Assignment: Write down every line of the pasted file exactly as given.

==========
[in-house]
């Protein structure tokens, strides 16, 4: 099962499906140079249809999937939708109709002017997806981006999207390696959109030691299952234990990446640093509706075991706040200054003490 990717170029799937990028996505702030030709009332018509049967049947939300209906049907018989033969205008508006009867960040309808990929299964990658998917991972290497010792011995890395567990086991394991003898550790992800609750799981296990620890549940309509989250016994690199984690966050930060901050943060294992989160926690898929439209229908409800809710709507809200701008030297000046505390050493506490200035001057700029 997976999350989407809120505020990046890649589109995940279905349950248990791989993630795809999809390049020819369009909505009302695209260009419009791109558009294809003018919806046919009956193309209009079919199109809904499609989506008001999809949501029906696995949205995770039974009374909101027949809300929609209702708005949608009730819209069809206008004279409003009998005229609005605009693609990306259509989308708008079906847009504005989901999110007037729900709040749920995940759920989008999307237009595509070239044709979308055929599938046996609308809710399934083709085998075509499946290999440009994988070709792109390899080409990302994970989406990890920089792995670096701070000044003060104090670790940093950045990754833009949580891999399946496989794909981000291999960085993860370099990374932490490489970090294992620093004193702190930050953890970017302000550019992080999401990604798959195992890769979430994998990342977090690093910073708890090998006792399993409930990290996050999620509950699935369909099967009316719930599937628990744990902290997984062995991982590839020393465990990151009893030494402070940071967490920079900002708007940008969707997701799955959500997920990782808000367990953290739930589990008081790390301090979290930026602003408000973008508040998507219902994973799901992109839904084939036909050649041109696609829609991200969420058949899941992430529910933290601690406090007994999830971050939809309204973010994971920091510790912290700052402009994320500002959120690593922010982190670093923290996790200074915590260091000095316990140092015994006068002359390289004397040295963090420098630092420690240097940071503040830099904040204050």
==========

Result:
[in-house]
């Protein structure tokens, strides 16, 4: 099962499906140079249809999937939708109709002017997806981006999207390696959109030691299952234990990446640093509706075991706040200054003490 990717170029799937990028996505702030030709009332018509049967049947939300209906049907018989033969205008508006009867960040309808990929299964990658998917991972290497010792011995890395567990086991394991003898550790992800609750799981296990620890549940309509989250016994690199984690966050930060901050943060294992989160926690898929439209229908409800809710709507809200701008030297000046505390050493506490200035001057700029 997976999350989407809120505020990046890649589109995940279905349950248990791989993630795809999809390049020819369009909505009302695209260009419009791109558009294809003018919806046919009956193309209009079919199109809904499609989506008001999809949501029906696995949205995770039974009374909101027949809300929609209702708005949608009730819209069809206008004279409003009998005229609005605009693609990306259509989308708008079906847009504005989901999110007037729900709040749920995940759920989008999307237009595509070239044709979308055929599938046996609308809710399934083709085998075509499946290999440009994988070709792109390899080409990302994970989406990890920089792995670096701070000044003060104090670790940093950045990754833009949580891999399946496989794909981000291999960085993860370099990374932490490489970090294992620093004193702190930050953890970017302000550019992080999401990604798959195992890769979430994998990342977090690093910073708890090998006792399993409930990290996050999620509950699935369909099967009316719930599937628990744990902290997984062995991982590839020393465990990151009893030494402070940071967490920079900002708007940008969707997701799955959500997920990782808000367990953290739930589990008081790390301090979290930026602003408000973008508040998507219902994973799901992109839904084939036909050649041109696609829609991200969420058949899941992430529910933290601690406090007994999830971050939809309204973010994971920091510790912290700052402009994320500002959120690593922010982190670093923290996790200074915590260091000095316990140092015994006068002359390289004397040295963090420098630092420690240097940071503040830099904040204050």